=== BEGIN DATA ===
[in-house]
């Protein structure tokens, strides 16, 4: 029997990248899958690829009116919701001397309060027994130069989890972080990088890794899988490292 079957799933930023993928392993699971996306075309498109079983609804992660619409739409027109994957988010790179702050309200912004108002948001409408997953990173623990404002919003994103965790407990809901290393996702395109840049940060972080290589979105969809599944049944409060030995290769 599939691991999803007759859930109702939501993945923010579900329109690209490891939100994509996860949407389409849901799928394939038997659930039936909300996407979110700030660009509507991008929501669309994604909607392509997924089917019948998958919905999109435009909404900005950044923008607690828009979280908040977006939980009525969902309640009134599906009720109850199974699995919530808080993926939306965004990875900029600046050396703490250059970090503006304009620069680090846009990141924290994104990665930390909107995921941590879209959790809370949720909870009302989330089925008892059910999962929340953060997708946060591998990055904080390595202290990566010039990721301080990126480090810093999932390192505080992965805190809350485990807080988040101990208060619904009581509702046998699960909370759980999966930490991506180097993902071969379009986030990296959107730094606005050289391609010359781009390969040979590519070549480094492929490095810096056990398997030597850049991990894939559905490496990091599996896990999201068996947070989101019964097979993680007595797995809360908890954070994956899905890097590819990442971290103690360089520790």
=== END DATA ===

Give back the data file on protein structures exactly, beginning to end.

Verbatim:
[in-house]
């Protein structure tokens, strides 16, 4: 029997990248899958690829009116919701001397309060027994130069989890972080990088890794899988490292 079957799933930023993928392993699971996306075309498109079983609804992660619409739409027109994957988010790179702050309200912004108002948001409408997953990173623990404002919003994103965790407990809901290393996702395109840049940060972080290589979105969809599944049944409060030995290769 599939691991999803007759859930109702939501993945923010579900329109690209490891939100994509996860949407389409849901799928394939038997659930039936909300996407979110700030660009509507991008929501669309994604909607392509997924089917019948998958919905999109435009909404900005950044923008607690828009979280908040977006939980009525969902309640009134599906009720109850199974699995919530808080993926939306965004990875900029600046050396703490250059970090503006304009620069680090846009990141924290994104990665930390909107995921941590879209959790809370949720909870009302989330089925008892059910999962929340953060997708946060591998990055904080390595202290990566010039990721301080990126480090810093999932390192505080992965805190809350485990807080988040101990208060619904009581509702046998699960909370759980999966930490991506180097993902071969379009986030990296959107730094606005050289391609010359781009390969040979590519070549480094492929490095810096056990398997030597850049991990894939559905490496990091599996896990999201068996947070989101019964097979993680007595797995809360908890954070994956899905890097590819990442971290103690360089520790």